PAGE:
The Burns Encyclopedia

Robert Burns,
page 3 of 17

bred, being probably induced by an excess of imagination, which dyes the sunshine of life with celestial hues, but plunges its shadows into deeper gloom. But the opinion which he held indicates that the retrospect of his toilsome boyhood was not accompanied with feelings of pleasure or satisfaction. The poets who have pictured Burns, rejoicing in the independence of his lowly sphere, and radiant with heavenly fancies,

“Following his plough upon the mountain side,”

have created an ideal Burns whom we look for in vain in the various biographies that have described his career. Submitting manfully to his lot, he never regarded it as especially benignant. In the various labours of the farm, however, the desire to excel, and the love of duty, diligently fostered by his father, enabled him to attain acknowledged proficiency. At the age of fourteen, when the children of this generation are completing their education at excellent public schools, Burns was holding the plough.

We know that the poet’s educational acquirements were sound and good, so far as they extended. Even at the present day, when the means of instruction have been multiplied a thousand-fold, Burns, by virtue of these attainments alone, would take rank with men of superior culture. How then, working during winter and summer beyond his strength, did he learn the rudiments of knowledge, the correct English which he spoke at will, the fluent style which he wrote with a ready pen? Had he depended alone on the instruction he received in schools, his splendid genius would have struggled in vain to find expression. For a brief period in his early boyhood, he attended a school at Alloway mill, and at a period much later received lessons for a few weeks in Ayr. For all the rest of his early education he was indebted to his father. During the long nights of winter, William Burns assembled his children round the fire and carried on the work of instruction from evening to evening with a regularity, intelligence and skill which were crowned with more success than any labour of his hands. By the time Burns was ten or eleven years of age he was a critic in English grammar. He soon began to study the few books at his command with a devotion which leads us to regret that his intellect had not been fed from richer sources. He tells us of the delight which he experienced in reading Addison’s “Vision of Mirza,” that wise and eloquent dream which, with Johnson’s “Obadiah the Son of Abensina,” redeems that age of artificial allegories from utter insignificance. He records the rapture with which he repeated from Addison’s beautiful hymn the lines:—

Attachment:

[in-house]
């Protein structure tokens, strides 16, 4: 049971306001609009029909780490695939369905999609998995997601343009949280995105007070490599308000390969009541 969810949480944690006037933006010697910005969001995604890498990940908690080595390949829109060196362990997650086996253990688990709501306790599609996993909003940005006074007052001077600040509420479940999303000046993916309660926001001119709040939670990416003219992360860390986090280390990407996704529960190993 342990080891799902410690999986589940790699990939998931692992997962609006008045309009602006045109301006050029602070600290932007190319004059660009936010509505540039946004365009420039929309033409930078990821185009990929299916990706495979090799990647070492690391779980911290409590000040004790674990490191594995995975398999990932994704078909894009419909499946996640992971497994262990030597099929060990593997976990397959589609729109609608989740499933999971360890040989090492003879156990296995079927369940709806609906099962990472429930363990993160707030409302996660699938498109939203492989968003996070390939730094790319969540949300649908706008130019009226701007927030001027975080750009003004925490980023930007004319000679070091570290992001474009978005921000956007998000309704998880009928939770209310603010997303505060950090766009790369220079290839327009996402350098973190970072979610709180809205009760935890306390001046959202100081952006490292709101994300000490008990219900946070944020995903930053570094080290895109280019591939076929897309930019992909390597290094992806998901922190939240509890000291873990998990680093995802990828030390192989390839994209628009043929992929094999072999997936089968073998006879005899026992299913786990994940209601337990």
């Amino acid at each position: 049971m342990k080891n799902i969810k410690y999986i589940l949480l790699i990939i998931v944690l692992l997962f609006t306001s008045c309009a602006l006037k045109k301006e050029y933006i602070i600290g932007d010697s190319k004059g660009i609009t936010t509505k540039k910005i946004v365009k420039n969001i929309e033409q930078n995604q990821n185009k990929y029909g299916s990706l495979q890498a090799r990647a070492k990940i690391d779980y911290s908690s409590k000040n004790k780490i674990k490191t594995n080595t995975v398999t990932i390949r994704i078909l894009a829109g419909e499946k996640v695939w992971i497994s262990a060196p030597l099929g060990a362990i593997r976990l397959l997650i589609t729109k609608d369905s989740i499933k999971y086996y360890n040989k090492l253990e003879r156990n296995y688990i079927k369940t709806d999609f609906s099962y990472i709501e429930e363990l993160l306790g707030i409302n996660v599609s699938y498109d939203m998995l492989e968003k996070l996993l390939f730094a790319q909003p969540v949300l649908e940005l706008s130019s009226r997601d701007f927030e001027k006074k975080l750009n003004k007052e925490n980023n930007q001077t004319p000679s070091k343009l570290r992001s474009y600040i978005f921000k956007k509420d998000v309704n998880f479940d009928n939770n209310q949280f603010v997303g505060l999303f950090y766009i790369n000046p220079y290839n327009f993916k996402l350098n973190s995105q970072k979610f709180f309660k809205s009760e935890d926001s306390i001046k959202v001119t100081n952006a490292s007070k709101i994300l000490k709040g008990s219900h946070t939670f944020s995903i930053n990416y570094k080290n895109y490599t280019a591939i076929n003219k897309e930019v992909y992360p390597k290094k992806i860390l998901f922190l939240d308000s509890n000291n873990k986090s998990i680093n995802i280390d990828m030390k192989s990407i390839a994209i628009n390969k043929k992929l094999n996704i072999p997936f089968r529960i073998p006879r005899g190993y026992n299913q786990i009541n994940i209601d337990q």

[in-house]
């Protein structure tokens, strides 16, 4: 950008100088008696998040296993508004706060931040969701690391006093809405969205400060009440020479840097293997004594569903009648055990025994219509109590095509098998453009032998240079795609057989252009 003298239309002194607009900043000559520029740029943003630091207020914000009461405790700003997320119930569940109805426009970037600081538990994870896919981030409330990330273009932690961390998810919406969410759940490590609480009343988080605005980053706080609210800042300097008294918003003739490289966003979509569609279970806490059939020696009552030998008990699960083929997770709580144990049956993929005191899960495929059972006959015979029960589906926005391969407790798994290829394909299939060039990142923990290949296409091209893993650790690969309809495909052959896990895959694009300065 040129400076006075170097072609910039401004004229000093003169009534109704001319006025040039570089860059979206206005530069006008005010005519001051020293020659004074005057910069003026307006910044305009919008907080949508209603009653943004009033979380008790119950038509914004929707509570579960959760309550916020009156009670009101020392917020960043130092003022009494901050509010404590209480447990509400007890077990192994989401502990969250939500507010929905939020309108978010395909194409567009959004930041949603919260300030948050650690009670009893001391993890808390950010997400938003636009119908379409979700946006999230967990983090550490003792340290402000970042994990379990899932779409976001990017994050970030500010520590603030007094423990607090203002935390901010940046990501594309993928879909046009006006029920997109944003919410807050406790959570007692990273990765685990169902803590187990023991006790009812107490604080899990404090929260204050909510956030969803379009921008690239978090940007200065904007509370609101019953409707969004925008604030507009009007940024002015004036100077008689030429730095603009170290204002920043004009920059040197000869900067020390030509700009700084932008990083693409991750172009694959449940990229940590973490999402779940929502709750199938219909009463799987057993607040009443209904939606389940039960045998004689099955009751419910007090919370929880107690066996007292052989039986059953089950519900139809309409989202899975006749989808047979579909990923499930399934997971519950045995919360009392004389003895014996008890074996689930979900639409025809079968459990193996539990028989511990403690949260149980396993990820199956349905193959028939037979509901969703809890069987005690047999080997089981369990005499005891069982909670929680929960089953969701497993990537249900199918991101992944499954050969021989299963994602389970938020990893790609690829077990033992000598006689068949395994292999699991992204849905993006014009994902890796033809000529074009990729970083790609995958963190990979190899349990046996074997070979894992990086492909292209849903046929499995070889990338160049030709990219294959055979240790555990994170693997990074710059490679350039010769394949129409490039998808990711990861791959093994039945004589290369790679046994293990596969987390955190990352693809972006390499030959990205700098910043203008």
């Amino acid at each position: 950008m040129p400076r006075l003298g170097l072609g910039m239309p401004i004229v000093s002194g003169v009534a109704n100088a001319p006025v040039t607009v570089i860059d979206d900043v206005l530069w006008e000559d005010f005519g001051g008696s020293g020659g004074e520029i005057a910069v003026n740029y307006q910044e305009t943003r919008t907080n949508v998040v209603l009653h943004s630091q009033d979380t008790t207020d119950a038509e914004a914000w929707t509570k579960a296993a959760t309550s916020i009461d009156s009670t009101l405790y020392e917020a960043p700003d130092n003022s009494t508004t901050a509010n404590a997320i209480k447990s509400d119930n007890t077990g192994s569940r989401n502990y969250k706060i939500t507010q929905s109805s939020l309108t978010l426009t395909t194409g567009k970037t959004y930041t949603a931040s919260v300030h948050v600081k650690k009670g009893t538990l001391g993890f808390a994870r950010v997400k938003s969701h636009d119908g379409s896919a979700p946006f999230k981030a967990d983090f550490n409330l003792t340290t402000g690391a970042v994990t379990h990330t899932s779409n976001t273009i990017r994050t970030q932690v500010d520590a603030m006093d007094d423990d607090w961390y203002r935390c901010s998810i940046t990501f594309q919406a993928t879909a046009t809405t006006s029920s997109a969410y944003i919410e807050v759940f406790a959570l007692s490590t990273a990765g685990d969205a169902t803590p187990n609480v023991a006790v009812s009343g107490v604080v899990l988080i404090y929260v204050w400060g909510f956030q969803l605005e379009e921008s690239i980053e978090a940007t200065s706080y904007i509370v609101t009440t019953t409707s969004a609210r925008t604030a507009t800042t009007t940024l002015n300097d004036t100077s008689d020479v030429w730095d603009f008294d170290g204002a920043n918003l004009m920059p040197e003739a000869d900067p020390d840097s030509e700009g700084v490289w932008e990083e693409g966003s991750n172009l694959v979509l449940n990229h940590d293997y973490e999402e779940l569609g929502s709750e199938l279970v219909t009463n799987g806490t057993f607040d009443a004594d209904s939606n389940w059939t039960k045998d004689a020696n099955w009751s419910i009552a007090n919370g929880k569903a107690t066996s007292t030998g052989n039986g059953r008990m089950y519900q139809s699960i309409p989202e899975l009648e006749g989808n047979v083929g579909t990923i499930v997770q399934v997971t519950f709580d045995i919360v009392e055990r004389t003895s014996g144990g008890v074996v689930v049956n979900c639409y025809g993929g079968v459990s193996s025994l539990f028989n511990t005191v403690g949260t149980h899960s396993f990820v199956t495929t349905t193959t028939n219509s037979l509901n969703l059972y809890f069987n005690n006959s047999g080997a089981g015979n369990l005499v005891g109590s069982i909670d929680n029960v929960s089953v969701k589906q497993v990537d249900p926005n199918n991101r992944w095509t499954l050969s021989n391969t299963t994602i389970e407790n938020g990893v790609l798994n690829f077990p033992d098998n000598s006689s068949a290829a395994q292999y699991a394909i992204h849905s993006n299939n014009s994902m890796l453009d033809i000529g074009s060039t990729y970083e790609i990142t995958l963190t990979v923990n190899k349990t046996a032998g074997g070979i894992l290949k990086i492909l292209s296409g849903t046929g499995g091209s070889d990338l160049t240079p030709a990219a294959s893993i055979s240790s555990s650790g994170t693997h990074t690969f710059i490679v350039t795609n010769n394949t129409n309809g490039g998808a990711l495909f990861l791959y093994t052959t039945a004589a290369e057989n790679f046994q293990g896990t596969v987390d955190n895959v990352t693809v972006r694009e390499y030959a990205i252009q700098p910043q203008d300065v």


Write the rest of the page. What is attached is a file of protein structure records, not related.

”What tho’ on dreadful whirls we hung
High on the broken wave.“

He also read the poetry of Pope, whose works impressed his memory without touching his heart or imagination. Pope, however, seems to have been his classic author, whom he reverently quoted when occasion arose. Two lines from this author may be found in “The Cottar’s Saturday Night,” like cultured hot-house flowers blooming among the wild violets and wood-anemones. One of these exotics,

”An honest man’s the noblest work of God,“

is believed by thousands to belong to Burns. The line previous to this quotation indicates that the poet had also perused Goldsmith—s “Deserted Village,” and the “Fragment on C. J. Fox” bears a resemblance, which can scarcely be accidental, to the same author’s poem, “Retaliation,” published after his death. In his boyhood, however, he knew nothing of the works of this wayward son of the Muses, whom he partially resembled in character and fate. Among the


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